Kilmallock

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Kilmallock
Cill Mocheallóg
Town
Blossom Gate on Emmet Street, Kilmallock
Blossom Gate on Emmet Street, Kilmallock
Kilmallock is located in Ireland
Kilmallock
Kilmallock
Location in Ireland
Coordinates: 52°23′56″N 8°34′30″W / 52.399°N 8.575°W / 52.399; -8.575Coordinates: 52°23′56″N 8°34′30″W / 52.399°N 8.575°W / 52.399; -8.575
Country Ireland
Province Munster
County County Limerick
Population (2006)[1]
 • Urban 1,443
 • Rural 1,977
Irish Grid Reference R607277

Kilmallock or Kilmalloc (Irish: Cill Mocheallóg) is a town in south County Limerick, Ireland, near the border with County Cork. There is a Dominican Priory in the town and King's Castle (or King John's Castle). The remains of medieval walls which encircled the settlement are still visible. The DublinCork railway line passes by the town, but the station is now closed. The nearest train station is in Charleville, a few miles south west of Kilmallock.

History[edit]

Kilmallock Priory

Saint Mocheallóg built a church in the area in 6th or 7th century, and the town's name derives from the Irish Cill Mocheallóg meaning "the church of Mocheallóg".

The town was of considerable importance in the late medieval period, ranking as one of the main urban areas in Ireland at the time. Kilmallock was located in a position of some strategic importance, and in consequence the town frequently became a target during times of war. In 1571, the town was burned by the rebel Earl of Desmond during the Desmond Rebellions. Seventy years later, during the Irish Confederate Wars, the Dominican Priory of Kilmallock was attacked and destroyed by a Parliamentary Army under Lord Inchiquin in 1648. Its ruins are the best known historic landmark of Kilmallock. The local cemetery is the burial place of the noted eighteenth century poet Andrias Mac Craith. Better known as An Mangaire Súgach, his most famous poem is "Slán le Máigh", a song in praise of the entire Maigue valley when he was temporarily exiled from it. The house where he died still stands at the bottom of Wolfe Tone street near the River Loobagh. The house known as Tigh An Fhile has information panels about the poet at the doorway. The town also has a small museum depicting the historic past of this once great Geraldine fortress town. It is located on the way to the Dominican Priory.

During the battle of Killmallock the town saw bitter fighting in July 1922 during the Irish Civil War, when it was held by anti-Treaty forces under Liam Deasy and eventually taken by Free State troops under Eoin O'Duffy, which was an event which among others contributed to the dissolution of the short-lived Munster Republic.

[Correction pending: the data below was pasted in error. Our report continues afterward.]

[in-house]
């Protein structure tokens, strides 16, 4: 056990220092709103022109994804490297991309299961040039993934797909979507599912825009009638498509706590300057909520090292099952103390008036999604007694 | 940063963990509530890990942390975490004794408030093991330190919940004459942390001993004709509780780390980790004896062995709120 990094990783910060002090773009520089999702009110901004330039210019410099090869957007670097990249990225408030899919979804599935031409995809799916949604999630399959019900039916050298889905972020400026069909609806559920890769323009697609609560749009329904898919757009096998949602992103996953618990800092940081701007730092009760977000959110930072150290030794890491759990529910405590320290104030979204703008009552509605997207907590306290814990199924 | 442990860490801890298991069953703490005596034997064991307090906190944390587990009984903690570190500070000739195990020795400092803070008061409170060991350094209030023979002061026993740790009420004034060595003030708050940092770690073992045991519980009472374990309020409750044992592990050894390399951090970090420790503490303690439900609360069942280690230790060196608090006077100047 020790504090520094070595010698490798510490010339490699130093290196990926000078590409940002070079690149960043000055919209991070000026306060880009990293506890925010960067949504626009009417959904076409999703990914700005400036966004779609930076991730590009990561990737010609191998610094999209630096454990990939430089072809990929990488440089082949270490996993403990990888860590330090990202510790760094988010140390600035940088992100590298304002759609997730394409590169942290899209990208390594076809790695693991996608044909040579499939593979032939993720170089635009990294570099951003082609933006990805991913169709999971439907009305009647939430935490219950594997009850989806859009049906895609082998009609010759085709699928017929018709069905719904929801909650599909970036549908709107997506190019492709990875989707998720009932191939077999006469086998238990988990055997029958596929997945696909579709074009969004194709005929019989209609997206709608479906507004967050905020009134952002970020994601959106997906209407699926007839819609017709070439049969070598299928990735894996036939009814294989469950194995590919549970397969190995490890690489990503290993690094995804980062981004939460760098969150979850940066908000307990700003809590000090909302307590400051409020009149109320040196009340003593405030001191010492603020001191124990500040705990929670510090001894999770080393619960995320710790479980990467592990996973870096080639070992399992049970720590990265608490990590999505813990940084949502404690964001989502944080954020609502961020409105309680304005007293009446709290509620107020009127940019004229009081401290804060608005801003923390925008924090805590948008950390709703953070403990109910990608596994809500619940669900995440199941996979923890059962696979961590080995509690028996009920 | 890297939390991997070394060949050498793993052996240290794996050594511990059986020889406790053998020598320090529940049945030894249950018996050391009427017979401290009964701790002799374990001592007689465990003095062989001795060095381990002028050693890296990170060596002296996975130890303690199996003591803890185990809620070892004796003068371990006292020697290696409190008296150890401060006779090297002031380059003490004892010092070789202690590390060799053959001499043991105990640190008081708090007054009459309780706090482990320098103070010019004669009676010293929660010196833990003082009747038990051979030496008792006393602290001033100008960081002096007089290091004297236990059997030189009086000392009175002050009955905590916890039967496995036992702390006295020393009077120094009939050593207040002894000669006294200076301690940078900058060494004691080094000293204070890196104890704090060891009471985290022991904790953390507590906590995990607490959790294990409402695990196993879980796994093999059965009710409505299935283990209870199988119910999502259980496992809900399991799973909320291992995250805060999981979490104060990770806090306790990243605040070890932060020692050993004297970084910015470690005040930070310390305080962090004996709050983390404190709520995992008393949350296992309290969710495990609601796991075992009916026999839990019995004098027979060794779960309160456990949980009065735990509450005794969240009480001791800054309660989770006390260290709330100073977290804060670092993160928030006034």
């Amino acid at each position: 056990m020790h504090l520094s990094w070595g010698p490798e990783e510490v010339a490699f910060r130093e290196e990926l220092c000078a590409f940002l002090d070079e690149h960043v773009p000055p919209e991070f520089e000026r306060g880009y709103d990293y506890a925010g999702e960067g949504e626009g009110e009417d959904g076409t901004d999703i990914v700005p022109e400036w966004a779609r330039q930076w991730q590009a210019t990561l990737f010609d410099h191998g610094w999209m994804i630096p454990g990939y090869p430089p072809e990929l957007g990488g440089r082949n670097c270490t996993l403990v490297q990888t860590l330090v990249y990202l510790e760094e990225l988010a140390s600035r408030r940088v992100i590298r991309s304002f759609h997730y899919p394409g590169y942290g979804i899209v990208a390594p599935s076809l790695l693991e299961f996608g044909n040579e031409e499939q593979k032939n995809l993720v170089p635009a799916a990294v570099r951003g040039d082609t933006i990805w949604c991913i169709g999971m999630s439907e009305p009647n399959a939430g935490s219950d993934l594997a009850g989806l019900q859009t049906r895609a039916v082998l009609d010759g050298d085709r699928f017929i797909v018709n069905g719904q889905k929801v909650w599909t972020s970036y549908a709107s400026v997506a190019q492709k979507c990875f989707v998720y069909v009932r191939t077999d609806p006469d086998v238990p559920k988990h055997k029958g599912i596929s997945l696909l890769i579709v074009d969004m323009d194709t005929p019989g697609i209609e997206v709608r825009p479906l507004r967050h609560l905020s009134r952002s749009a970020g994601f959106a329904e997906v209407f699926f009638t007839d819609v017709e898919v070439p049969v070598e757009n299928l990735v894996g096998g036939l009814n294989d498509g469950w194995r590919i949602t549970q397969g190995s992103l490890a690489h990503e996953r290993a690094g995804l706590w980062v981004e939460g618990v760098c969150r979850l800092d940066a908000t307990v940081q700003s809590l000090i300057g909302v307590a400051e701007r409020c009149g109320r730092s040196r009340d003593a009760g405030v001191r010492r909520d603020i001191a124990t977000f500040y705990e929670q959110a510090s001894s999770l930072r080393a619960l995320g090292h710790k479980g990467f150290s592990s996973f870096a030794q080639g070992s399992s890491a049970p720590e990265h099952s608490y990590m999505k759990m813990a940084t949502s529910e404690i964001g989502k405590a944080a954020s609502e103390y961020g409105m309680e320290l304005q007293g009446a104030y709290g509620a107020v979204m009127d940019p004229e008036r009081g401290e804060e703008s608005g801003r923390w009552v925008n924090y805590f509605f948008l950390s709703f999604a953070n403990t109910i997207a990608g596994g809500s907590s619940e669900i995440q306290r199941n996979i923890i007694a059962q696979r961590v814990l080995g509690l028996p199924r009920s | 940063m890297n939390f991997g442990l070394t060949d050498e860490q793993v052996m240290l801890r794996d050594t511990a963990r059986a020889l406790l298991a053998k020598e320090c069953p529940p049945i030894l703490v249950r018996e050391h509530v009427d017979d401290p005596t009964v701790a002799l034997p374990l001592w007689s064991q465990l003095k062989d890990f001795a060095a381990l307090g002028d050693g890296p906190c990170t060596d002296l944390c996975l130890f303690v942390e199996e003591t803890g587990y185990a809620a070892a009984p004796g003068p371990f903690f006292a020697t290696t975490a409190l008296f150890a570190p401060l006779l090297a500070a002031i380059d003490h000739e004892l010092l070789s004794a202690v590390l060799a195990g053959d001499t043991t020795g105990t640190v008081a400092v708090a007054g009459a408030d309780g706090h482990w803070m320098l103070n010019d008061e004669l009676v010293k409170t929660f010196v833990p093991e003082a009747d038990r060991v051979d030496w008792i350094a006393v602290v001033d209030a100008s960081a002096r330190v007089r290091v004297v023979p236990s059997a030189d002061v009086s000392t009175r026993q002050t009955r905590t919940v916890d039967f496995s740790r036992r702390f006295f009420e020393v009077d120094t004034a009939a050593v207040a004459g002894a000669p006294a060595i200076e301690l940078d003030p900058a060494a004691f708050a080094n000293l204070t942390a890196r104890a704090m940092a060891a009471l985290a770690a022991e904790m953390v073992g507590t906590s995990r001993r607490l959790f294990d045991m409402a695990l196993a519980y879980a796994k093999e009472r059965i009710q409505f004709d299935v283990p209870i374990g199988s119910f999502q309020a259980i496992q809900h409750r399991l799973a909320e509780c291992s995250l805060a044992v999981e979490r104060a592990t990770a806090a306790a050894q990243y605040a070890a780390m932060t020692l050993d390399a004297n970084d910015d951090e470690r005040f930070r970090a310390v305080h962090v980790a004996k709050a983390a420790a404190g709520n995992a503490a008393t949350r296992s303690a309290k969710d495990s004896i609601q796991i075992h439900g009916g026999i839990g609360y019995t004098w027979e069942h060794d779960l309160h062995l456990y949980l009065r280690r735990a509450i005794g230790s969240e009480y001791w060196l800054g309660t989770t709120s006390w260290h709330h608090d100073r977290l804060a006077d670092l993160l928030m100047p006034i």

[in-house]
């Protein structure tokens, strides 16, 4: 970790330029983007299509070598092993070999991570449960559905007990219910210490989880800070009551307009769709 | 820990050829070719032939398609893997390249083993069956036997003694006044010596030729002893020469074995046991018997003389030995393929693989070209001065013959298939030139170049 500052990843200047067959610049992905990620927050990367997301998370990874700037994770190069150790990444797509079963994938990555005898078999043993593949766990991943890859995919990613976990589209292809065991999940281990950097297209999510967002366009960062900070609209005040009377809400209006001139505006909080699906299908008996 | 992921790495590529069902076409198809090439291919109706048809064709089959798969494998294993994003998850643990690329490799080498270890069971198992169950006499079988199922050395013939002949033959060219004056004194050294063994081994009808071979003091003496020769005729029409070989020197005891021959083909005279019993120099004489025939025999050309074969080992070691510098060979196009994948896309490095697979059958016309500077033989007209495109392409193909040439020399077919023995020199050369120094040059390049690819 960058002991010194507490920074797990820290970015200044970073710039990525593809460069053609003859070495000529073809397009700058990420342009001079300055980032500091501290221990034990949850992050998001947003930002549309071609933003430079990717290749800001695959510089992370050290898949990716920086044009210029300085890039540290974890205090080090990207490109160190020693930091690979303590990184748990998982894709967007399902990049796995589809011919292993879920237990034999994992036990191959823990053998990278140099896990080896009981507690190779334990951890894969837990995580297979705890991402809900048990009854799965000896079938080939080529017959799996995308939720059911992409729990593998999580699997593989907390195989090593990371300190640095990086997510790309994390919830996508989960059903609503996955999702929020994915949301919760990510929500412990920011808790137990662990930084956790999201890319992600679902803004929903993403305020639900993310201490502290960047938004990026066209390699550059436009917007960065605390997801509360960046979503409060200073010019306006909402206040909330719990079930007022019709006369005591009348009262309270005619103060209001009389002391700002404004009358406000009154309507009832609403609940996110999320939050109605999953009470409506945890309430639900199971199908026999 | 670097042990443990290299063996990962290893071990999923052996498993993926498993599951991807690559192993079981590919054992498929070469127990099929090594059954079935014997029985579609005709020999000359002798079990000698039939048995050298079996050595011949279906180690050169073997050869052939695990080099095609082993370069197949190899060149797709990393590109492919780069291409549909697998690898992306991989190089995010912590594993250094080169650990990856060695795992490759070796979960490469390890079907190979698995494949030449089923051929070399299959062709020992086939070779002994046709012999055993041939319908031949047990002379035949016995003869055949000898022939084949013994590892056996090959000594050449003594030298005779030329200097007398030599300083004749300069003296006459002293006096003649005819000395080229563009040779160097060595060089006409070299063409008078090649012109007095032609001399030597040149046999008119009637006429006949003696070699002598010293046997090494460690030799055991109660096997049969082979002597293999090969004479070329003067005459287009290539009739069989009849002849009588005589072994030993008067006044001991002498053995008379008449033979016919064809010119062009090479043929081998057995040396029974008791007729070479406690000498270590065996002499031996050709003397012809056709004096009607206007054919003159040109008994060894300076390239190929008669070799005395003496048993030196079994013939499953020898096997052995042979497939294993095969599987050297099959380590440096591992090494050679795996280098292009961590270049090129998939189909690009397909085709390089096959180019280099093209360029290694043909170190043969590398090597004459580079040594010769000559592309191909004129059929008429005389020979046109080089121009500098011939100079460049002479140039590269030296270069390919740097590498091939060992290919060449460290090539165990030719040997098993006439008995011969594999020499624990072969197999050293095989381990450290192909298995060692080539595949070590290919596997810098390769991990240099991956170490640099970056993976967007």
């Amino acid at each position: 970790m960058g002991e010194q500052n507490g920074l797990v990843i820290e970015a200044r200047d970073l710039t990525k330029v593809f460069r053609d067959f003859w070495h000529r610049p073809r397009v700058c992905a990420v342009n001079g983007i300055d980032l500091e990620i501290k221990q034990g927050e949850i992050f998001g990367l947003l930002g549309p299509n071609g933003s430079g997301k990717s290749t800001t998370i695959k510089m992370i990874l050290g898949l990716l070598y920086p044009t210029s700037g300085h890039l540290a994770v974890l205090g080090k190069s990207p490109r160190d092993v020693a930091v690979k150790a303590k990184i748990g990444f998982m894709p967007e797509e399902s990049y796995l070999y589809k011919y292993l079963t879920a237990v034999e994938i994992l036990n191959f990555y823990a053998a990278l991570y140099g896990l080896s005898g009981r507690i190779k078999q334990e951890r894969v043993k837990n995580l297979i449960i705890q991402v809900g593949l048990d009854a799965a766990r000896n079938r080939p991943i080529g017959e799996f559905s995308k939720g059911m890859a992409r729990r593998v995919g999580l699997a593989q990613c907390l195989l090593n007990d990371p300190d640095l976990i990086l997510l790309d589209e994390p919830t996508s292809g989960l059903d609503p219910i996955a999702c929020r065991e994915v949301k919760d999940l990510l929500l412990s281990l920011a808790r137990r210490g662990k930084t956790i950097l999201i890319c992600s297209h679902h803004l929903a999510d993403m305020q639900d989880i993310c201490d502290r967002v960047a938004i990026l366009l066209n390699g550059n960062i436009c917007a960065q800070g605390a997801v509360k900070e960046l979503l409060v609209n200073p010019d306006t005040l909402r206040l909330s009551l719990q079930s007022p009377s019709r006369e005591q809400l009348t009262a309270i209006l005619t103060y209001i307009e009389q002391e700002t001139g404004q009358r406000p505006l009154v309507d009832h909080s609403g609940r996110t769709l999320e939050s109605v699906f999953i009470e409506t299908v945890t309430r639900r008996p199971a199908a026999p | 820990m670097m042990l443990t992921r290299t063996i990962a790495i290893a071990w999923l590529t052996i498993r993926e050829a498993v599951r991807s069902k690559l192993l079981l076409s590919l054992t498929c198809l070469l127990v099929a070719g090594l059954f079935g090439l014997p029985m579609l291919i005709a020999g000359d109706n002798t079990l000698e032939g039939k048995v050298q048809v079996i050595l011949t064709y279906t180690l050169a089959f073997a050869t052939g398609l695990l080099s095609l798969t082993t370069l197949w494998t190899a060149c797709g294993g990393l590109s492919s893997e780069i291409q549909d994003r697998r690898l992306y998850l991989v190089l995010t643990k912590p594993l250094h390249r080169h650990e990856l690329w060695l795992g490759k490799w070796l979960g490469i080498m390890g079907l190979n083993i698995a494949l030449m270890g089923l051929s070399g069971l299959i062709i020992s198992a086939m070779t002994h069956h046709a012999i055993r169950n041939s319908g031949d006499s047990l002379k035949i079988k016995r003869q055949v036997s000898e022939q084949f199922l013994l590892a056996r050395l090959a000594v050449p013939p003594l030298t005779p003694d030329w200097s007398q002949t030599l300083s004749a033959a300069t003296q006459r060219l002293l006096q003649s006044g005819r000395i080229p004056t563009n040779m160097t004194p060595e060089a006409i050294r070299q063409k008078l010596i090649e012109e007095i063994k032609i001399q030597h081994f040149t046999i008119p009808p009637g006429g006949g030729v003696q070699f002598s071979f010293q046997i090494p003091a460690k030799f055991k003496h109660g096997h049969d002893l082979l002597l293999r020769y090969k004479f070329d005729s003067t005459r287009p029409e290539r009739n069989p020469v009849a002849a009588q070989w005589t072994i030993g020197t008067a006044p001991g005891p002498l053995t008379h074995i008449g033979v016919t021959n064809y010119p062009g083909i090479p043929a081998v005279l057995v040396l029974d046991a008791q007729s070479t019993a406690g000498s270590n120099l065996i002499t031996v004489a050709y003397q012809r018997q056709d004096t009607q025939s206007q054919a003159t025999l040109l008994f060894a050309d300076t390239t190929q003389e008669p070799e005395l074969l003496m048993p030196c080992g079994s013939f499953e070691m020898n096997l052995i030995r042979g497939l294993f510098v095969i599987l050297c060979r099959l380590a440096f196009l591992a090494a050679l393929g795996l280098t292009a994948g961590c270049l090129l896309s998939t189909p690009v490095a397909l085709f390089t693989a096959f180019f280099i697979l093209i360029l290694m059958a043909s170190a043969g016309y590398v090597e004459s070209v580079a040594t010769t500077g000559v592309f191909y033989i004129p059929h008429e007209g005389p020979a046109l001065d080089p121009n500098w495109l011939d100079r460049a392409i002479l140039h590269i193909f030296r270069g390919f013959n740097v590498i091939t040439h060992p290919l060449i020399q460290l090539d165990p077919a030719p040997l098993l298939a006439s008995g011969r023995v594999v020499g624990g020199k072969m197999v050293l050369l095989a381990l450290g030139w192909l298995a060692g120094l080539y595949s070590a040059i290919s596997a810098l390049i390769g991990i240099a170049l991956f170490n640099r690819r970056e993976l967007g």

As part of a short lived but vicious sectarian campaign in July 1935, arsonists burnt the Church of Ireland building to the ground, causing damage costing thousands of pounds.[2]

Sports[edit]

Members of the local Kilmallock hurling club have represented Limerick in the Munster and All-Ireland championships. The club have won 10 senior county hurling titles, most recently in 2012. The club also won the Minor championship last in 2010.

The area home to the Kilmallock Cycling Club and also a centre for horse breeding - with several stallion farms located in the district.

Economy[edit]

Kilmallock is twinned for socio-economic purposes with Croom in County Limerick[citation needed], and has a wide range of services and businesses operating in the town.

Annalistic references[edit]

From The Annals of the Four Masters:

  • M1571.4. James Mac Maurice took Kilmallock, not from a desire of obtaining its riches and various treasures, though its riches were immense, but because it had always been the rendezvous and sally-port of the English and Geraldines in their contests against him. Before sunrise in the morning those who had gone to sleep happily and comfortably were aroused from their slumber by a furious attack made by the warlike troops of the Clann-Sweeny and Clann-Sheehy, who were along with James Mac Maurice; and they proceeded to divide among themselves its gold, silver, various riches, and valuable jewels, which the father would not have acknowledged to his heir, or the mother to her daughter, on the day before. They were engaged for the space of three days and nights in carrying away the several kinds of riches and precious goods, as cups and ornamented goblets, upon their horses and steeds, to the woods and forests of Etharlach, and sending others of them privately to their friends and companions. They then set fire to the town, and raised a dense, heavy cloud, and a black, thick, and gloomy shroud of smoke about it, after they had torn down and demolished its houses of stone and wood; so that Kilmallock became the receptacle and abode of wolves, in addition to all the other misfortunes up to that time.

Literature[edit]

  • Arlene Hogan: Kilmallock Dominican Priory: An Architectural Perspective, 1291-1991.Kilmallock Historical Society 1991.
  • Mainchín Seoighe: The story of Kilmallock. Kilmallock Historical Society 1987.
  • The Kilmallock Journal, published by the Kilmallock Historical Society
  • Chun Gloire De, a guide to the very fine neo-Gothic Catholic Church

References[edit]

  1. ^ http://beyond2020.cso.ie/Census/TableViewer/tableView.aspx?ReportId=75471
  2. ^ Article by Tim Fanning, page 20, Sunday Independent, 22 February 2009

See also[edit]